2 FM quick reads on fire code
1. Fire Code Compliance Requires Creative Solutions at Manhattan High-rise
Today's tip discusses some of the creative solutions a roof deck build out used to meet fire code, issues which would otherwise have scuttled the project.
The roof is starting to get the attention of building owners as a potential tenant-facing building asset and source of revenue. At NeoCon in Chicago, Stephen Apking, an interior design partner at Skidmore, Owings & Merrill, discussed a recent project to convert the roof of a Manhattan highrise into a multi-function space. In concert with a whole host of aesthetic and space utilization design considerations, complying with fire code turned out to be a significant challenge for the project.
As Apking explained, the multi-tenant building's owner had promised a large percentage of the roof to another tenant, a restaurant. The restaurant's full occupancy figure used up much of the roof's total allowed occupancy, as supported by its two evacuation stairs. This left an occupancy limit of only 74 for the other tenant seeking to use space on the roof. While this would have sufficed for some of the small meetings and impromptu gathering space requirements the tenant was envisioning, it did not satisfy the ability to host large gatherings. For the tenant, a large advertising firm, being able to host events with hundreds of attendees was a make-or-break requirement of building out the roof as an event space.
Solving this challenge highlights one of the many benefits of having an amicable working relationship with your jursidiction's AHJs. The firm was able to negotiate for an alternate way to meet the fire code requirements. Whenever more than 74 people gather on the roof, the tenant has to get a special assembly permit and make sure a fire marshal is on site. While this is a cumbersome and costly alternative, it was the only way all parties would be satisfied.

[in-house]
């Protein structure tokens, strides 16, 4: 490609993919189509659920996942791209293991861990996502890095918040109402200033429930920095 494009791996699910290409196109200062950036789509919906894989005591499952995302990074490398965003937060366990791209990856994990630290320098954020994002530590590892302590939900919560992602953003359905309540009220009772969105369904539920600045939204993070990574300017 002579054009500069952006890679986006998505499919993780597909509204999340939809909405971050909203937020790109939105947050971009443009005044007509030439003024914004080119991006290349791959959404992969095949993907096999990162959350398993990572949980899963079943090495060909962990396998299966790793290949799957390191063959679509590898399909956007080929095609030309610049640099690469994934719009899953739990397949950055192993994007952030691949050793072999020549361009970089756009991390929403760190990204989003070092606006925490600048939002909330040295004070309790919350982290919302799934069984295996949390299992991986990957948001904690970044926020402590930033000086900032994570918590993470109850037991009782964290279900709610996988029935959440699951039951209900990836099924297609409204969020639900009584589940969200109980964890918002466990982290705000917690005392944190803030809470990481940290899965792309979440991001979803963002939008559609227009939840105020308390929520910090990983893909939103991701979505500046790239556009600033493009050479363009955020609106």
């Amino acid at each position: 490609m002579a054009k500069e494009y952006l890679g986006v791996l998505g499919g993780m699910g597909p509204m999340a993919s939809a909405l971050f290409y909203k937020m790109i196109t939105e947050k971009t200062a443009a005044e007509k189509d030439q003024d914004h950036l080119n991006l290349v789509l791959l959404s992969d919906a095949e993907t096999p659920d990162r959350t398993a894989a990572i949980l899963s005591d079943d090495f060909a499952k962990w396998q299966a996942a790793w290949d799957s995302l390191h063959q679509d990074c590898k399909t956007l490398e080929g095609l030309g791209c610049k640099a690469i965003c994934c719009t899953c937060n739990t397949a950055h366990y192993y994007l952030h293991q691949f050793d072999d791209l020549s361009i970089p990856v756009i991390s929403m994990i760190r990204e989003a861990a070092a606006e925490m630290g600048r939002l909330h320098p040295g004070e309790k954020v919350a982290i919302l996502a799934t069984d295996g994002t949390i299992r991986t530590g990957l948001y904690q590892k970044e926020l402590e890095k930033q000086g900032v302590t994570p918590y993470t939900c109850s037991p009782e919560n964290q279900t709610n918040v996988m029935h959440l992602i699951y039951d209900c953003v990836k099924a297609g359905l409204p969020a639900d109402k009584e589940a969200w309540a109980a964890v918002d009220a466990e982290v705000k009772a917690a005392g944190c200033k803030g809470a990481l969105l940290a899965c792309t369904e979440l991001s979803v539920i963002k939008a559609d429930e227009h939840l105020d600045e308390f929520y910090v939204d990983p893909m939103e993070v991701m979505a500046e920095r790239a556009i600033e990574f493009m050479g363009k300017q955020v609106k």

Another creative solution to a code requirement was finding a way to have enclosed space on the roof. The allowed enclosed square footage at the facility maxed out, but happily the project was able to argue for recapturing square footage that had been lost to recent telecom closets for use on the roof, just enough for some bathrooms.
2. Life Safety Code Addresses Non-Fire Emergencies Too
You might be surprised at some of the issues addressed by existing fire safety codes. In a conversation with Robert Solomon, division manager for Building and Life Safety Code at the National Fire Protection Association (NFPA), he discussed how non-fire emergency movement situations are covered as well by their codes.
For example, NFPA is creating committees to investigate assembly and retail venue accidents, such as the fall accidents at baseball stadiums in 2011 and the stage collapse at the Indiana State Fair. On the retail side, there are the scenarios of strange crowd reactions to a "Bieber Fever" phenomenon or Black Friday sales. These create "crowd crush" or "crowd craze."
NFPA codes actually address those types of scenarios, Solomon says. "We're very explicit as to how codes apply to these other non-fire emergencies," he says. Specifically in the case of the State Fair stage collapse, Solomon says, a wind event is a scenario addressed by the life safety code.
The NFPA committees will look at what can be done better in the code or what can be done to better educate on what already exists in the code to prevent these kinds of events, Solomon says.
Especially in the Life Safety Code, there are a lot of provisions dealing with these non-fire emergency situations. The provisions touch on operating features, such as infrastructure to contain or control crowds, crowd management, and metering the number of people coming in.
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